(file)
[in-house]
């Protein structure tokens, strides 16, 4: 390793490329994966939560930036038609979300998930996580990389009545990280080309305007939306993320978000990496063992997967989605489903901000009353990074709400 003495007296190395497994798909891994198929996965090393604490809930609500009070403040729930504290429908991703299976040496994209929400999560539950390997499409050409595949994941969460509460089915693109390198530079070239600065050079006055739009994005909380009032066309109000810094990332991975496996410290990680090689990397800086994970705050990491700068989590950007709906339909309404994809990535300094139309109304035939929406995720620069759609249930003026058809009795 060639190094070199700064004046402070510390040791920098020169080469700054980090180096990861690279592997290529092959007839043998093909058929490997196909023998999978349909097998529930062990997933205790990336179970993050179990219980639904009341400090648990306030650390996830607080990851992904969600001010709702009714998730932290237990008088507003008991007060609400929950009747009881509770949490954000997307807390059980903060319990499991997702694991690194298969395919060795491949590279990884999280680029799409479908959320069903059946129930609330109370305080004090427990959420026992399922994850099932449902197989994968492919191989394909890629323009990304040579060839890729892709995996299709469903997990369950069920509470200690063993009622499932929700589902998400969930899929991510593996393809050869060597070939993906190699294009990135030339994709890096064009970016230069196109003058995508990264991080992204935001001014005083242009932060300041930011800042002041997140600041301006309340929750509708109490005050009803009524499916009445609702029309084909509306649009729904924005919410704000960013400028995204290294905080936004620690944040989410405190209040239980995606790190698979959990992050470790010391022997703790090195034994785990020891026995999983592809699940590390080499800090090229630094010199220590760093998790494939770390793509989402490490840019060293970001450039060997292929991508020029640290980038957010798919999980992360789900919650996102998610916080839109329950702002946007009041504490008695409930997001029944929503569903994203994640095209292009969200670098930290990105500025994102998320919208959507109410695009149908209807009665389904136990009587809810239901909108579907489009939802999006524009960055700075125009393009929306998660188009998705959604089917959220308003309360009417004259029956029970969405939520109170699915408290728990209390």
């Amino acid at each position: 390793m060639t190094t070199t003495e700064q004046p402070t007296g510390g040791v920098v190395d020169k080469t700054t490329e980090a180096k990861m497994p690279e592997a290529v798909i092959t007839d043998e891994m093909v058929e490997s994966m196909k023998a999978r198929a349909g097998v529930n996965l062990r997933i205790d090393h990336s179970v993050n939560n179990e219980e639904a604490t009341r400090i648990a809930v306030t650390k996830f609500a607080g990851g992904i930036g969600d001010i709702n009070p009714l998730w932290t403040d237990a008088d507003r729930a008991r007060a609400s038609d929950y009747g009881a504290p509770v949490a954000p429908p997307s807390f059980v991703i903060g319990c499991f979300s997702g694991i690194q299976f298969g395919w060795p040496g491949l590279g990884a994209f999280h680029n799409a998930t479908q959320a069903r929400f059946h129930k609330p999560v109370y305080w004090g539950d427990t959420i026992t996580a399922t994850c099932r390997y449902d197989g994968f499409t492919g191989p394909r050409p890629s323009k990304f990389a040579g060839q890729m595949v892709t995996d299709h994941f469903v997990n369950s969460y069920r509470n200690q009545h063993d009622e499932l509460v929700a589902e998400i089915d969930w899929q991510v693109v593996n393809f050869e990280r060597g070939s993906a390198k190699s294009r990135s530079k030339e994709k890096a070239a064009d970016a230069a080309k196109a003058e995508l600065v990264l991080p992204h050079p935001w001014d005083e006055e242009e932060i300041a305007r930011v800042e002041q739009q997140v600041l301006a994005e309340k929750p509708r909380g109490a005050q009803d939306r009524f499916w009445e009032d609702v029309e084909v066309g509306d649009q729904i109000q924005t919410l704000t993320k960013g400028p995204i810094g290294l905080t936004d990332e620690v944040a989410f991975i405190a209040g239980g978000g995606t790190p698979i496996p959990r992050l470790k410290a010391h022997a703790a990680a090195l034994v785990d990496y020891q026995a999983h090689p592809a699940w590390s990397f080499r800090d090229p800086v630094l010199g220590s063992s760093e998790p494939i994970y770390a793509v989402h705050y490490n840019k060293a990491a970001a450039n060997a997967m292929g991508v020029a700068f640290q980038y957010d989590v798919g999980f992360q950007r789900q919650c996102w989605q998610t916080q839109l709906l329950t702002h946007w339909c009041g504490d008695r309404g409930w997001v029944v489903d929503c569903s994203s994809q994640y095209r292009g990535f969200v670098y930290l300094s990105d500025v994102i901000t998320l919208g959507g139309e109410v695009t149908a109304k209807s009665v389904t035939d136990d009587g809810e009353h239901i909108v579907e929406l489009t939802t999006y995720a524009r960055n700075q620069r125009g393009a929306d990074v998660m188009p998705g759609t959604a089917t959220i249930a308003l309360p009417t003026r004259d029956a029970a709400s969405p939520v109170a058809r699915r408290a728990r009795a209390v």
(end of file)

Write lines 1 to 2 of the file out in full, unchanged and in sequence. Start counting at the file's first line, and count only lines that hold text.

[in-house]
């Protein structure tokens, strides 16, 4: 390793490329994966939560930036038609979300998930996580990389009545990280080309305007939306993320978000990496063992997967989605489903901000009353990074709400 003495007296190395497994798909891994198929996965090393604490809930609500009070403040729930504290429908991703299976040496994209929400999560539950390997499409050409595949994941969460509460089915693109390198530079070239600065050079006055739009994005909380009032066309109000810094990332991975496996410290990680090689990397800086994970705050990491700068989590950007709906339909309404994809990535300094139309109304035939929406995720620069759609249930003026058809009795 060639190094070199700064004046402070510390040791920098020169080469700054980090180096990861690279592997290529092959007839043998093909058929490997196909023998999978349909097998529930062990997933205790990336179970993050179990219980639904009341400090648990306030650390996830607080990851992904969600001010709702009714998730932290237990008088507003008991007060609400929950009747009881509770949490954000997307807390059980903060319990499991997702694991690194298969395919060795491949590279990884999280680029799409479908959320069903059946129930609330109370305080004090427990959420026992399922994850099932449902197989994968492919191989394909890629323009990304040579060839890729892709995996299709469903997990369950069920509470200690063993009622499932929700589902998400969930899929991510593996393809050869060597070939993906190699294009990135030339994709890096064009970016230069196109003058995508990264991080992204935001001014005083242009932060300041930011800042002041997140600041301006309340929750509708109490005050009803009524499916009445609702029309084909509306649009729904924005919410704000960013400028995204290294905080936004620690944040989410405190209040239980995606790190698979959990992050470790010391022997703790090195034994785990020891026995999983592809699940590390080499800090090229630094010199220590760093998790494939770390793509989402490490840019060293970001450039060997292929991508020029640290980038957010798919999980992360789900919650996102998610916080839109329950702002946007009041504490008695409930997001029944929503569903994203994640095209292009969200670098930290990105500025994102998320919208959507109410695009149908209807009665389904136990009587809810239901909108579907489009939802999006524009960055700075125009393009929306998660188009998705959604089917959220308003309360009417004259029956029970969405939520109170699915408290728990209390």